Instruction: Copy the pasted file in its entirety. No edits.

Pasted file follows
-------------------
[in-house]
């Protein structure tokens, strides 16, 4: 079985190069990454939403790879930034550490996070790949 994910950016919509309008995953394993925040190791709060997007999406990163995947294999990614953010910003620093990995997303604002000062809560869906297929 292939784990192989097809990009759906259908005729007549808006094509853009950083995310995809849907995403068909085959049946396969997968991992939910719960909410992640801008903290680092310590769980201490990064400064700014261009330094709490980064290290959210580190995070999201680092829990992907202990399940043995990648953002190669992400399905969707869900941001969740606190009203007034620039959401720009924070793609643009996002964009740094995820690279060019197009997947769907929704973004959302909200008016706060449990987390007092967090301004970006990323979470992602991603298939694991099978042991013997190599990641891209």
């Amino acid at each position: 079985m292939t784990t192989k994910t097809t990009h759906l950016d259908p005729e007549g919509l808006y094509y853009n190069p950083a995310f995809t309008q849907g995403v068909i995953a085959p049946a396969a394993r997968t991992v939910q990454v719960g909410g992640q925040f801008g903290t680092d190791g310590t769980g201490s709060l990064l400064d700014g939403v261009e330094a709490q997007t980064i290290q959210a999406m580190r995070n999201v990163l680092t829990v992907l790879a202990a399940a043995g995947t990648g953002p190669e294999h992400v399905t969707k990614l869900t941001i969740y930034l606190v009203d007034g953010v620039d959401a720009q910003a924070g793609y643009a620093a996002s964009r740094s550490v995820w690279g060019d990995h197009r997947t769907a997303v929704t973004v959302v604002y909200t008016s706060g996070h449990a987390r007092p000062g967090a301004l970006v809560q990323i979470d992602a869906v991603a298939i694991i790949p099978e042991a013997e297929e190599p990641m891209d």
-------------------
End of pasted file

[in-house]
């Protein structure tokens, strides 16, 4: 079985190069990454939403790879930034550490996070790949 994910950016919509309008995953394993925040190791709060997007999406990163995947294999990614953010910003620093990995997303604002000062809560869906297929 292939784990192989097809990009759906259908005729007549808006094509853009950083995310995809849907995403068909085959049946396969997968991992939910719960909410992640801008903290680092310590769980201490990064400064700014261009330094709490980064290290959210580190995070999201680092829990992907202990399940043995990648953002190669992400399905969707869900941001969740606190009203007034620039959401720009924070793609643009996002964009740094995820690279060019197009997947769907929704973004959302909200008016706060449990987390007092967090301004970006990323979470992602991603298939694991099978042991013997190599990641891209």
């Amino acid at each position: 079985m292939t784990t192989k994910t097809t990009h759906l950016d259908p005729e007549g919509l808006y094509y853009n190069p950083a995310f995809t309008q849907g995403v068909i995953a085959p049946a396969a394993r997968t991992v939910q990454v719960g909410g992640q925040f801008g903290t680092d190791g310590t769980g201490s709060l990064l400064d700014g939403v261009e330094a709490q997007t980064i290290q959210a999406m580190r995070n999201v990163l680092t829990v992907l790879a202990a399940a043995g995947t990648g953002p190669e294999h992400v399905t969707k990614l869900t941001i969740y930034l606190v009203d007034g953010v620039d959401a720009q910003a924070g793609y643009a620093a996002s964009r740094s550490v995820w690279g060019d990995h197009r997947t769907a997303v929704t973004v959302v604002y909200t008016s706060g996070h449990a987390r007092p000062g967090a301004l970006v809560q990323i979470d992602a869906v991603a298939i694991i790949p099978e042991a013997e297929e190599p990641m891209d």